Gluten-free has a well-established presence in the markets of western Europe, notably Italy, Germany and the UK, but the sector is rapidly gaining traction in eastern European countries. In just-food’s series of market spotlights on the next five countries manufacturers should target, John Shepherd looks at the Czech Republic.

Increasing awareness and diagnosis of coeliac disease in the Czech Republic has led to a rise in the take-up of gluten free products in the country and placed the market among ones to watch for manufacturers.

Industry watchers point out that, as elsewhere in central and eastern Europe, Czechs have lagged behind their western European neighbours in embracing new consumer trends. But that is changing. 

Retail sales of gluten-free products in the Czech Republic remain small but have been growing steadily over the past five years. Sales in the sector increased from a total of US$1.6m in 2010 to $2m in 2013 and $2.3m last year – a year-on-year increase for 2014-2015 of 8.3%, according to data from Euromonitor. The figures are small when compared with the size of the gluten-free market in neighbouring Poland but analysts expect sales to increase further.

Chris Brockman, Mintel’s research manager for food and drink in the Europe, Middle East and Africa, says: “The Czech Republic, in common with Central and European countries, is generally a few years behind western Europe in adopting new trends, but this region is now starting to see the gluten-free category develop strongly.”

Research from Mintel shows the number of gluten-free food and drink products launched in the Czech Republic has risen by almost a quarter in the last two years up to last month. Over the last 12 months, 16% of total food and drink launches in the country have been gluten-free, up from 12% a year earlier.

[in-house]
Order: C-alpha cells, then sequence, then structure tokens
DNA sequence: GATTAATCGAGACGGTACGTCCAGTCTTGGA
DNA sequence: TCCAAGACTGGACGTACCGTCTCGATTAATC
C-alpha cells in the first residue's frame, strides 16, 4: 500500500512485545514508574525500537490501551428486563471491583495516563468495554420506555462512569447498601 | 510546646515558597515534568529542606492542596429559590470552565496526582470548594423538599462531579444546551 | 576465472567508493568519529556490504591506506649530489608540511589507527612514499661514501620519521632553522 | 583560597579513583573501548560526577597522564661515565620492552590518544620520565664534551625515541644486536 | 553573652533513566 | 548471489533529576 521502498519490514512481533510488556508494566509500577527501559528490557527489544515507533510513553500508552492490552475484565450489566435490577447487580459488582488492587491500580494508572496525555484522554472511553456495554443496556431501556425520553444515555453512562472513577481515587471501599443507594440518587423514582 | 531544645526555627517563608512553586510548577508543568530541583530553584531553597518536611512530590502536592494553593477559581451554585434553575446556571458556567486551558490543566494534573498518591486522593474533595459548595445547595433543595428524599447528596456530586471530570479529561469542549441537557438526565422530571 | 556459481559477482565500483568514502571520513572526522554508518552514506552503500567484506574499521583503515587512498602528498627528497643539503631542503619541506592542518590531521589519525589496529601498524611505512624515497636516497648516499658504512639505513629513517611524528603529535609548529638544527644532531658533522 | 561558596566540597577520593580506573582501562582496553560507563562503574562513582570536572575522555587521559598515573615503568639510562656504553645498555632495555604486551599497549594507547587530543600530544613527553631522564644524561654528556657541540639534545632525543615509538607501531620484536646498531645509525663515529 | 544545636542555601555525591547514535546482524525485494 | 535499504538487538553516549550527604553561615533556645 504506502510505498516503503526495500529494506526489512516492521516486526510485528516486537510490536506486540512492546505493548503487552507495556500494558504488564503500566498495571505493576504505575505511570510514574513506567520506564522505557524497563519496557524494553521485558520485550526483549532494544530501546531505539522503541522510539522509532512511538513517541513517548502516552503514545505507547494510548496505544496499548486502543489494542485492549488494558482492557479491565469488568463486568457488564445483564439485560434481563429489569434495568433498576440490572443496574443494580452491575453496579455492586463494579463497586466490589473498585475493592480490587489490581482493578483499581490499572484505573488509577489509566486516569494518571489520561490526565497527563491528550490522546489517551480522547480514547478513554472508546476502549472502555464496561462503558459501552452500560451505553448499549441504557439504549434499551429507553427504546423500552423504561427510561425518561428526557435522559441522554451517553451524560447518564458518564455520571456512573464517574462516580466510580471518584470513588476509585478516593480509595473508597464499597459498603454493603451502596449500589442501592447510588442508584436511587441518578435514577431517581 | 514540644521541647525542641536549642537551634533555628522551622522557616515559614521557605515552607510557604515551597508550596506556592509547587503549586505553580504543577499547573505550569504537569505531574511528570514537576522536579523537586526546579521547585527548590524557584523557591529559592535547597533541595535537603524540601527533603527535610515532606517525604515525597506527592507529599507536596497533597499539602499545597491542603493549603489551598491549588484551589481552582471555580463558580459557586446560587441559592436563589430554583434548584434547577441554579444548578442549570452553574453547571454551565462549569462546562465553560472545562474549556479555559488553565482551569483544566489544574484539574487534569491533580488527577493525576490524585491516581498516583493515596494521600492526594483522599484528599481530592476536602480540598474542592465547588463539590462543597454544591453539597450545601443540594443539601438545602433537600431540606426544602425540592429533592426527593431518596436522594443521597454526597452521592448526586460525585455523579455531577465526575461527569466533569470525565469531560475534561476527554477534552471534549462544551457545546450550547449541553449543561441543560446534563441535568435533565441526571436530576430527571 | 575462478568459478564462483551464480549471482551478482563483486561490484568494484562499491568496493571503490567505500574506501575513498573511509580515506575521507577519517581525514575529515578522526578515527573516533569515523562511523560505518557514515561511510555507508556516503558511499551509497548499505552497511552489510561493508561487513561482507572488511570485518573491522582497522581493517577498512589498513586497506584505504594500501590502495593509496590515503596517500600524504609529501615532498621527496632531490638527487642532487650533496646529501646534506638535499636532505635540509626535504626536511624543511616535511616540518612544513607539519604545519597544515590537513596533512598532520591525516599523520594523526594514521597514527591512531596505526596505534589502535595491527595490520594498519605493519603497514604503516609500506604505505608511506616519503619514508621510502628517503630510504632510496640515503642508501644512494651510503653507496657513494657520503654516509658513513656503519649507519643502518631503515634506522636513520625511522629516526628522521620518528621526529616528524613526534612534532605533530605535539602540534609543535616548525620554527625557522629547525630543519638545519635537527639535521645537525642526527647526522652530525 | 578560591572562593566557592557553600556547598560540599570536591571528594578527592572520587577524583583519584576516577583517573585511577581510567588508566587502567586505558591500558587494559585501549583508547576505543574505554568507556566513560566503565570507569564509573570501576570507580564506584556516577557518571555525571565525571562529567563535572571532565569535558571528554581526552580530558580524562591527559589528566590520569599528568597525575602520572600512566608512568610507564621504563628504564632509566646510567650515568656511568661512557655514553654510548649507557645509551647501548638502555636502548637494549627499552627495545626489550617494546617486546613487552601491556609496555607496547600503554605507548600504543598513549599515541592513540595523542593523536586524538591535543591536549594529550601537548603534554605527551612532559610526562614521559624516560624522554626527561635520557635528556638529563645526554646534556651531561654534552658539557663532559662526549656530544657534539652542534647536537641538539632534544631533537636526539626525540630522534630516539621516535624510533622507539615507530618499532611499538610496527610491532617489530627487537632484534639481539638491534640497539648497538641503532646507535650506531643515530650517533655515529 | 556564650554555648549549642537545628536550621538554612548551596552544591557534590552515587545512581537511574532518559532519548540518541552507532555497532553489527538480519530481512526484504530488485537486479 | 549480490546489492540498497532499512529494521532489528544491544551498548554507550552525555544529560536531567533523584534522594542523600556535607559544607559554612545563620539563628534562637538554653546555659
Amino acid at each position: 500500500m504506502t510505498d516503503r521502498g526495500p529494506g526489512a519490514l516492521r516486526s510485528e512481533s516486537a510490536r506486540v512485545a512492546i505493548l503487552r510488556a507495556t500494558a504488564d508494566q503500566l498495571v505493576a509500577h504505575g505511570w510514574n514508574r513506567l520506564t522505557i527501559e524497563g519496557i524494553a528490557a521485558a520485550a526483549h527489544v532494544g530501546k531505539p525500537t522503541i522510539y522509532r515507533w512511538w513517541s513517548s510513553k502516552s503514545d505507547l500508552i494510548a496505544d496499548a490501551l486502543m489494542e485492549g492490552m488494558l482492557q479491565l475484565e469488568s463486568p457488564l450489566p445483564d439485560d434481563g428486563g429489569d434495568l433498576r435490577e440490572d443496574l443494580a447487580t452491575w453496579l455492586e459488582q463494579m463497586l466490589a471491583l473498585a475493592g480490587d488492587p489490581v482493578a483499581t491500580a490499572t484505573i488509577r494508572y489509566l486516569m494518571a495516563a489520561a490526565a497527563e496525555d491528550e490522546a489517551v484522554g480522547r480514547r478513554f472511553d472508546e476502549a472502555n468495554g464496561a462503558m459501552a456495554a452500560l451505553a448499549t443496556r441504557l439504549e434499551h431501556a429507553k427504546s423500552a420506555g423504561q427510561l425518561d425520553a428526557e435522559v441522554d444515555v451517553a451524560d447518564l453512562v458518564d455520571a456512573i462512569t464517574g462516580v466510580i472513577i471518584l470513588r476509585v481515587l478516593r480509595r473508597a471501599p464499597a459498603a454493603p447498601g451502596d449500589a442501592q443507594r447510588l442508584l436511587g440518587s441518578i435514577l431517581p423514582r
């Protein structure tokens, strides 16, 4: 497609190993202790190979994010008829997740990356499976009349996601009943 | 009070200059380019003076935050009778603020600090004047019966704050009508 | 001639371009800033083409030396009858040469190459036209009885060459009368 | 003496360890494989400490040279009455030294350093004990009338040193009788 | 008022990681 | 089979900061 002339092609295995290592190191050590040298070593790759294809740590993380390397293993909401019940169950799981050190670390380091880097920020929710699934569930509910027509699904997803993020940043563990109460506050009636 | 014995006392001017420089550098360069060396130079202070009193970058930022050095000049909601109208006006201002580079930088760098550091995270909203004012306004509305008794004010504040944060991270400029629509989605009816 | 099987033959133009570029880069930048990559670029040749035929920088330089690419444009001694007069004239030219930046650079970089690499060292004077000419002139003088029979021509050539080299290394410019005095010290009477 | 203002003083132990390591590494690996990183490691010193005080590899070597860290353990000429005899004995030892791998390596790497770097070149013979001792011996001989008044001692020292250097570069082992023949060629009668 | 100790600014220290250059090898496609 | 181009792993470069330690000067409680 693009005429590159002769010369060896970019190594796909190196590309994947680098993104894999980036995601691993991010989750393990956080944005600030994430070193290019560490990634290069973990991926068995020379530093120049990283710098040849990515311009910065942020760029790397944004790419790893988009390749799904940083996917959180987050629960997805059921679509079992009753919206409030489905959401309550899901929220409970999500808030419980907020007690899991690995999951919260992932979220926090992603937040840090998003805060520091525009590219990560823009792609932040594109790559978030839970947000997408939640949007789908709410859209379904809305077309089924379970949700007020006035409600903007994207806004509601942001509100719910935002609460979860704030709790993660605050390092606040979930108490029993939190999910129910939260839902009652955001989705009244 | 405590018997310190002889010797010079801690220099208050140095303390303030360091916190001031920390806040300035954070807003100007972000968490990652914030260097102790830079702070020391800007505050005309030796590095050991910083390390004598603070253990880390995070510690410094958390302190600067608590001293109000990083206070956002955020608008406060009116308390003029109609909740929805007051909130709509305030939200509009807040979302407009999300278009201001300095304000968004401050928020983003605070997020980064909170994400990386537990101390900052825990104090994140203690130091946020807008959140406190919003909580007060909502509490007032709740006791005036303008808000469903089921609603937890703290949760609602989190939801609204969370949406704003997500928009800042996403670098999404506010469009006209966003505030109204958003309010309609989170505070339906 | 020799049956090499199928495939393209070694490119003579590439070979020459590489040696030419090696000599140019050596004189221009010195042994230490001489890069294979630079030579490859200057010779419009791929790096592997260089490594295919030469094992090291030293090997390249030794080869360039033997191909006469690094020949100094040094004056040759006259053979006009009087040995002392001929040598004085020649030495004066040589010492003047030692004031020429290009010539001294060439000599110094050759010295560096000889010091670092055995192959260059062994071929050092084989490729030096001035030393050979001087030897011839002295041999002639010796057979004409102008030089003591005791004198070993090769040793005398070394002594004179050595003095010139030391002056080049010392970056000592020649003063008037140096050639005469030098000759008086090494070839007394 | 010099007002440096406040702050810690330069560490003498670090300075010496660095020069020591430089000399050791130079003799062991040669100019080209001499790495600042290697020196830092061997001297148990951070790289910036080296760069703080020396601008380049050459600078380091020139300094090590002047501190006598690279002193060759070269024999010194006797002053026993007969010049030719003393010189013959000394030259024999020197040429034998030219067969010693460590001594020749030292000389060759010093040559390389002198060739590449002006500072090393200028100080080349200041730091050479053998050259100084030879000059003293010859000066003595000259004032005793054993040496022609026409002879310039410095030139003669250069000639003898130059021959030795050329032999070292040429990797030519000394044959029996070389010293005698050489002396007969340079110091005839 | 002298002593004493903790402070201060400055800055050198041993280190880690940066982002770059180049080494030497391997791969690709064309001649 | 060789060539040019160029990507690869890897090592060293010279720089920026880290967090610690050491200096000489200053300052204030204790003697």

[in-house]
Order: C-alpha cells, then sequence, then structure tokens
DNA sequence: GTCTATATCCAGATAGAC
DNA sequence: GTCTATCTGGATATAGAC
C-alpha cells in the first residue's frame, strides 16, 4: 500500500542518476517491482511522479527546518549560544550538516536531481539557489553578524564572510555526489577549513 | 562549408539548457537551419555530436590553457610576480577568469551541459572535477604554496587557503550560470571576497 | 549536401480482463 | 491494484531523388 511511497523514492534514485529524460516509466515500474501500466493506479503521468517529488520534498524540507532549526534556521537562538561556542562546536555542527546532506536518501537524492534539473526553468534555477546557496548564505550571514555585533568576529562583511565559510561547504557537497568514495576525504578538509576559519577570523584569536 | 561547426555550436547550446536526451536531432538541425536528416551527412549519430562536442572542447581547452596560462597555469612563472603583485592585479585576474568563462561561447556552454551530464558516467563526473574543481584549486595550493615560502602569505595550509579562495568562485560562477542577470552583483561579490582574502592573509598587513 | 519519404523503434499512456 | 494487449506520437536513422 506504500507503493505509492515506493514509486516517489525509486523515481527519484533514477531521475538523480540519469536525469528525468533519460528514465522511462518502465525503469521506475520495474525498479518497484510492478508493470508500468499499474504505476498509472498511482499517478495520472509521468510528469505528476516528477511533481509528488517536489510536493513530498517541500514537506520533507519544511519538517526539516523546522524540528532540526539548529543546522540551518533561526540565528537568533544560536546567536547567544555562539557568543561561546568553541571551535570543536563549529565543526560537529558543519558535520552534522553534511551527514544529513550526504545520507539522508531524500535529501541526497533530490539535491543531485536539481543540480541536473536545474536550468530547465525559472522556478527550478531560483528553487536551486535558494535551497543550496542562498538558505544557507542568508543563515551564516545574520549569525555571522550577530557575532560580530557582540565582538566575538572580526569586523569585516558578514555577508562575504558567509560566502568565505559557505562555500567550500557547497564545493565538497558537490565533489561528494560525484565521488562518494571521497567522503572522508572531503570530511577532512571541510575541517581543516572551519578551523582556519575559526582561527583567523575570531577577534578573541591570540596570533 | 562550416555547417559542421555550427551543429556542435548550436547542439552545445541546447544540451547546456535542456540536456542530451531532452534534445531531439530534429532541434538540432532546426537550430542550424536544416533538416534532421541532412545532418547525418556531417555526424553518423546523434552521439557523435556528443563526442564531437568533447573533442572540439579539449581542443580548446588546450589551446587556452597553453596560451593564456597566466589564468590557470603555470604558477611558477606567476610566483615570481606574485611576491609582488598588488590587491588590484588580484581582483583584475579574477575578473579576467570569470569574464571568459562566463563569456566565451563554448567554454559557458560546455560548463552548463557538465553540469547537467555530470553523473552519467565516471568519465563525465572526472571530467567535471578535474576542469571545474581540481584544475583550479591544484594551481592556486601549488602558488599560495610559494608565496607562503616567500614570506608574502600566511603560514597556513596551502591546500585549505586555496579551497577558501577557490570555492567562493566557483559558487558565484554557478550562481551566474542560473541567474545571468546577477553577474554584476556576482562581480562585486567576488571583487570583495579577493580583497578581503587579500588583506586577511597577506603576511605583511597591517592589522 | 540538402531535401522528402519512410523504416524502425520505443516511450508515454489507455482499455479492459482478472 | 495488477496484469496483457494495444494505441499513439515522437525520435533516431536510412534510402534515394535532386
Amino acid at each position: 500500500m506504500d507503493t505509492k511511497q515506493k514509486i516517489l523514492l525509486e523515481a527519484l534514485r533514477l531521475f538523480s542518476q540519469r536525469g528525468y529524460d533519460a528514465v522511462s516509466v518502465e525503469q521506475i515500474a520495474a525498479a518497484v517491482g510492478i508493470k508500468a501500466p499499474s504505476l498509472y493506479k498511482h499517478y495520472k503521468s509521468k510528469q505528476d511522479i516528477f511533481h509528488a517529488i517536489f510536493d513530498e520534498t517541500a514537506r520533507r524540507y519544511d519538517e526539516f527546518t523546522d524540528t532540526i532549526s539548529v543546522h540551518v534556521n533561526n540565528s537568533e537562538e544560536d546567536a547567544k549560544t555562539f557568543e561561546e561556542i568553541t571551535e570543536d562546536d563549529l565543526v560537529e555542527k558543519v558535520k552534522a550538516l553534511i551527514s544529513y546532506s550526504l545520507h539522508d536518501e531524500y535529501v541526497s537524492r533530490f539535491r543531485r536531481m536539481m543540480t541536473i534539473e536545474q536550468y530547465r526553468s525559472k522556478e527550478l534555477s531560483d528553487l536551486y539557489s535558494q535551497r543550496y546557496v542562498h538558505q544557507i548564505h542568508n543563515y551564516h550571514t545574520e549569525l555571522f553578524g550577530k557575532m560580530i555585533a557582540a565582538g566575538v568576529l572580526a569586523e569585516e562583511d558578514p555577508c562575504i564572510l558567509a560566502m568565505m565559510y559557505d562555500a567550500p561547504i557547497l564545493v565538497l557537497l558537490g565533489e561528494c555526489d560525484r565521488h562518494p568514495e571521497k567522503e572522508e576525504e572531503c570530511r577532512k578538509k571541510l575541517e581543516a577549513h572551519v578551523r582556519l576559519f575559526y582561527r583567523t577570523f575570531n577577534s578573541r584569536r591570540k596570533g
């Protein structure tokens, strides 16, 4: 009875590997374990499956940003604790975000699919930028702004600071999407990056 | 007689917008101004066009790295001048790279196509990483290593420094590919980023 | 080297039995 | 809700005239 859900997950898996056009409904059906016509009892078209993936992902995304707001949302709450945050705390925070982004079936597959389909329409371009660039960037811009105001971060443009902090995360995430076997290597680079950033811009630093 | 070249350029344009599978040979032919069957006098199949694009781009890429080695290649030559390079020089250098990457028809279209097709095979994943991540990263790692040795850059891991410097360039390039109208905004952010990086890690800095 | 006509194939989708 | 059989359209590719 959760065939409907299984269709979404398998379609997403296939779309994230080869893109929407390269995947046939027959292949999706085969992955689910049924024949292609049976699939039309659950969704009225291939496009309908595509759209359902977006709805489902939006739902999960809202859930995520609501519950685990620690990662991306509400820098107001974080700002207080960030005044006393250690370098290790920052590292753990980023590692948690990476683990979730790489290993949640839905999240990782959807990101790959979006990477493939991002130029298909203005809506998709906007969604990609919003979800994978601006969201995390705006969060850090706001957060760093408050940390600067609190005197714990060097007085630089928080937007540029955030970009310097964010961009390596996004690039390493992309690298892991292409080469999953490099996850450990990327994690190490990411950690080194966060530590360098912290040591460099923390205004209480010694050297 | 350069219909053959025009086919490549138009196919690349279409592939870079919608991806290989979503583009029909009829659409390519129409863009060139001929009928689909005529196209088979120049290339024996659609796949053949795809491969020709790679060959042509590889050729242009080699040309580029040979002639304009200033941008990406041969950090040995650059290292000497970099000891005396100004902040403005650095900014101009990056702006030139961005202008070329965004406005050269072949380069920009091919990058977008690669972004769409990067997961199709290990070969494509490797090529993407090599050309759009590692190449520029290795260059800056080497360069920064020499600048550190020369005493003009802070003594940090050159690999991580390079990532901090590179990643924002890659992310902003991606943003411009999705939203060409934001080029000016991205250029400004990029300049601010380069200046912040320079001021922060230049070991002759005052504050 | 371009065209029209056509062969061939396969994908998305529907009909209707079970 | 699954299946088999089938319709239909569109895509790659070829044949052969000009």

Brockman said the Czech Republic is “more westernised” than other eastern European nations, such as Poland but said the recent jump in the number of gluten-free products being launched as “surprising” given the small size of the country. “The launches are of course imported gluten-free products, but the overall share figure surprised me quite a lot, given the size of Poland, which is a sizeable food and drink market, yet the increase in gluten-free product launches there for the period was 6%,” Brockman said.

According to Brockman, growth in the Czech gluten-free sector has been largely driven by snacks, pasta, pizza and prepared meals, in addition to bakery goods. “The growth of gluten-free in the Czech Republic has been driven by a combination of factors – the number one factor being the greater awareness of coeliac disease and of wider gluten intolerance.” More cases of coeliac disease are being diagnosed, while more people turning to gluten-free as a “trendy lifestyle approach”, Brockman says.

Euromonitor international analyst David Hedin said the research firm is “more positive in terms of the future domestic manufacturing and development of gluten-free in the country than in Poland”. However, Hedin notes Poland is well ahead in the sector with “Polish brands that are already rather big”, such as Bez Gluten and Amarello, with products that are also being exported for sale in other markets in the region.